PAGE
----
The original organ was built by Hilborne L. Roosevelt in 1876, his Opus 29. It had mechanical action, assisted by Barker levers on all divisions, but its chancel location proved unsatisfactory, and the organ was moved to the gallery.
Hutchings-Votey built a new instrument for the chancel in 1903 and made both organs playable from a single console.
In 1924 Ernest M. Skinner undertook a rebuilding project — his Opus 479 — involving changes to both the Roosevelt and Hutchings-Votey instruments, but by 1926 it had expanded to Opus 573 as a virtually new organ in the gallery, as well as a new chancel console. This console was on the North side of the chancel and had four manuals. (The famous Parisian organist/composer Louis Vierne performed on this instrument on April 9, 1928. Afterward, he wrote expansively to Mr. Skinner in great admiration for the organ and its well-appointed console.)
Aeolian-Skinner provided a new console in 1956 which was placed on the South side of the chancel. The four manuals of the previous console were consolidated as part of a design to keep the console as low as possible.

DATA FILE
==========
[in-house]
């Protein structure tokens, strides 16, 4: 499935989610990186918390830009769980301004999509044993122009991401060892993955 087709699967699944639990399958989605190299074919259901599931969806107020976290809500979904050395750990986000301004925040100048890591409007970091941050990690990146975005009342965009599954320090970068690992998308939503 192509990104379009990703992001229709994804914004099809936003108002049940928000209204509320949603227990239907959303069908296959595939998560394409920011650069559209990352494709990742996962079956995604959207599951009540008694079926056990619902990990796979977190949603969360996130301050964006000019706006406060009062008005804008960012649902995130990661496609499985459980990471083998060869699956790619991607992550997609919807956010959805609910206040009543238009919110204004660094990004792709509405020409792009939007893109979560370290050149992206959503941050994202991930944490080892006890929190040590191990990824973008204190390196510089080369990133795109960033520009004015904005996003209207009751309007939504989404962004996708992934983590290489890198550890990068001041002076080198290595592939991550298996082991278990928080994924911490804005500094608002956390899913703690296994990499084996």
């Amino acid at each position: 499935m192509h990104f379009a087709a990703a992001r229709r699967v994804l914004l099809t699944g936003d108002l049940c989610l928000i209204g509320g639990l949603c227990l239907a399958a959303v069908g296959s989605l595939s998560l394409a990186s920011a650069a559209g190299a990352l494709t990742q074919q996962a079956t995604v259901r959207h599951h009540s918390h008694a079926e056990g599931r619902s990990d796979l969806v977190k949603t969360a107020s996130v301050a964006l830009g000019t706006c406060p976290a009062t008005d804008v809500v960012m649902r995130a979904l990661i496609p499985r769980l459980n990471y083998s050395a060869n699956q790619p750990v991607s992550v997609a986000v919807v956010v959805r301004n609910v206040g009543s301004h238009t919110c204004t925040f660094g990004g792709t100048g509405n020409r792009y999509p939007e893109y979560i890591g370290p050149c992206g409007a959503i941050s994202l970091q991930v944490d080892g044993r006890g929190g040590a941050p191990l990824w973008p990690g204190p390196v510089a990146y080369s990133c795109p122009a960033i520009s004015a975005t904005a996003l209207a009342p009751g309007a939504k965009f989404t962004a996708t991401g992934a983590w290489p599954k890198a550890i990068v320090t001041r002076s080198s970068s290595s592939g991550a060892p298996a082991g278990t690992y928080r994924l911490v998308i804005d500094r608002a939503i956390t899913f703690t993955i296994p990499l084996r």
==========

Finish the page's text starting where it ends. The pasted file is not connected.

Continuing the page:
Aeolian-Skinner installed a new chancel organ in 1960.
In 1962 the gallery organ was extensively rebuilt, and major tonal modifications were made by Jason McKown, who maintained the organs for many years.
In 1987 Jack Steinkampf installed a rank of horizontal trumpet pipes under the west gallery window.
During the late 1990’s, in conjunction with the parish’s building campaign, a plan was set out with Foley-Baker, Inc., for the cleaning and refurbishment of both organs and their joint console. This work is ongoing. To date, most of the gallery organ has been cleaned and refurbished, and the console updated with digital systems. Cleaning and renewal of the chancel organ was completed in February of 2007.
The chancel organ has 49 ranks of pipes played over three manuals and pedals. The nave organ has 75 ranks of pipes. The combined organs contain nearly 7,000 pipes.
Download organ specifications here.